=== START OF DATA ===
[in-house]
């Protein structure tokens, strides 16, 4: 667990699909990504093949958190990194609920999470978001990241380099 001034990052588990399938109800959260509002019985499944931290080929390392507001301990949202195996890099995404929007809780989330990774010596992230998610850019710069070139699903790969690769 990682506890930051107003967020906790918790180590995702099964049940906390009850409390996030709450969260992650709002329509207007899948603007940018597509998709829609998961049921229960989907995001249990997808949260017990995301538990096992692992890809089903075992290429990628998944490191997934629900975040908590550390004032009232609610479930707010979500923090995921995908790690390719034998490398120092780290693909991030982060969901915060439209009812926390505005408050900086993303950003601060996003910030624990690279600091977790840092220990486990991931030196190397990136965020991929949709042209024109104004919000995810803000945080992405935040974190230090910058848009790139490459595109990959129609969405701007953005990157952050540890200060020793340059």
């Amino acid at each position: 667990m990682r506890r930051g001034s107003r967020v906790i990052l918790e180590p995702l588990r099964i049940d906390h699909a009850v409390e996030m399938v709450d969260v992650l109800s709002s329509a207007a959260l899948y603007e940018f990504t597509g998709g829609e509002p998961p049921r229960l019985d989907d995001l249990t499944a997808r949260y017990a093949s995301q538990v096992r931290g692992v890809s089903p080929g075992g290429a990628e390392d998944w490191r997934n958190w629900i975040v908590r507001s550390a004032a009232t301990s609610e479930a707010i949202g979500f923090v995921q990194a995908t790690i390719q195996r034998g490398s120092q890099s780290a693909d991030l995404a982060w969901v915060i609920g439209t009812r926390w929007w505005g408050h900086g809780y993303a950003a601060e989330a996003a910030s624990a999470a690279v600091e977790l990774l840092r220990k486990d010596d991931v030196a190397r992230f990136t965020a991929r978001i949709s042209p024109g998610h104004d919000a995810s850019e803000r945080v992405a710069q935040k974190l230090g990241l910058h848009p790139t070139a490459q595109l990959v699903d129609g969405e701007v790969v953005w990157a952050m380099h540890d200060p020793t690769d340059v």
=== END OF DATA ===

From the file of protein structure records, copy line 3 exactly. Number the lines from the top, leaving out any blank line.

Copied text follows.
């Amino acid at each position: 667990m990682r506890r930051g001034s107003r967020v906790i990052l918790e180590p995702l588990r099964i049940d906390h699909a009850v409390e996030m399938v709450d969260v992650l109800s709002s329509a207007a959260l899948y603007e940018f990504t597509g998709g829609e509002p998961p049921r229960l019985d989907d995001l249990t499944a997808r949260y017990a093949s995301q538990v096992r931290g692992v890809s089903p080929g075992g290429a990628e390392d998944w490191r997934n958190w629900i975040v908590r507001s550390a004032a009232t301990s609610e479930a707010i949202g979500f923090v995921q990194a995908t790690i390719q195996r034998g490398s120092q890099s780290a693909d991030l995404a982060w969901v915060i609920g439209t009812r926390w929007w505005g408050h900086g809780y993303a950003a601060e989330a996003a910030s624990a999470a690279v600091e977790l990774l840092r220990k486990d010596d991931v030196a190397r992230f990136t965020a991929r978001i949709s042209p024109g998610h104004d919000a995810s850019e803000r945080v992405a710069q935040k974190l230090g990241l910058h848009p790139t070139a490459q595109l990959v699903d129609g969405e701007v790969v953005w990157a952050m380099h540890d200060p020793t690769d340059v």